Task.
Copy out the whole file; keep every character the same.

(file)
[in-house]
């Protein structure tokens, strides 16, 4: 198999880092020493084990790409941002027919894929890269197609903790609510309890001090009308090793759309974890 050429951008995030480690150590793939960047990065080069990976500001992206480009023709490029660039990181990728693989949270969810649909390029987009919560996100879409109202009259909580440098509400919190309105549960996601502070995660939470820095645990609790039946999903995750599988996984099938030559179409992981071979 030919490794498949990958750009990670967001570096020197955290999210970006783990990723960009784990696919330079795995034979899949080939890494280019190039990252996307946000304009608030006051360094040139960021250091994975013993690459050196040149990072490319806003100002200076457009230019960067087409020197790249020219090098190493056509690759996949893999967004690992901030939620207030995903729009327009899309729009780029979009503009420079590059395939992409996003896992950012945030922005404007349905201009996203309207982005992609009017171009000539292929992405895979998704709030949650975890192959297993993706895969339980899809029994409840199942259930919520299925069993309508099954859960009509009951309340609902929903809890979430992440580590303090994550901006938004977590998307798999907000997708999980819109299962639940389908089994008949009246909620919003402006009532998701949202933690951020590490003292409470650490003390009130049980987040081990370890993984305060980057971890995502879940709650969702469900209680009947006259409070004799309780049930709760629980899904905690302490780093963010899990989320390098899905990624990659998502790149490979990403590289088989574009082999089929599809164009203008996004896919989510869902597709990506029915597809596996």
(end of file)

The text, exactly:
[in-house]
């Protein structure tokens, strides 16, 4: 198999880092020493084990790409941002027919894929890269197609903790609510309890001090009308090793759309974890 050429951008995030480690150590793939960047990065080069990976500001992206480009023709490029660039990181990728693989949270969810649909390029987009919560996100879409109202009259909580440098509400919190309105549960996601502070995660939470820095645990609790039946999903995750599988996984099938030559179409992981071979 030919490794498949990958750009990670967001570096020197955290999210970006783990990723960009784990696919330079795995034979899949080939890494280019190039990252996307946000304009608030006051360094040139960021250091994975013993690459050196040149990072490319806003100002200076457009230019960067087409020197790249020219090098190493056509690759996949893999967004690992901030939620207030995903729009327009899309729009780029979009503009420079590059395939992409996003896992950012945030922005404007349905201009996203309207982005992609009017171009000539292929992405895979998704709030949650975890192959297993993706895969339980899809029994409840199942259930919520299925069993309508099954859960009509009951309340609902929903809890979430992440580590303090994550901006938004977590998307798999907000997708999980819109299962639940389908089994008949009246909620919003402006009532998701949202933690951020590490003292409470650490003390009130049980987040081990370890993984305060980057971890995502879940709650969702469900209680009947006259409070004799309780049930709760629980899904905690302490780093963010899990989320390098899905990624990659998502790149490979990403590289088989574009082999089929599809164009203008996004896919989510869902597709990506029915597809596996």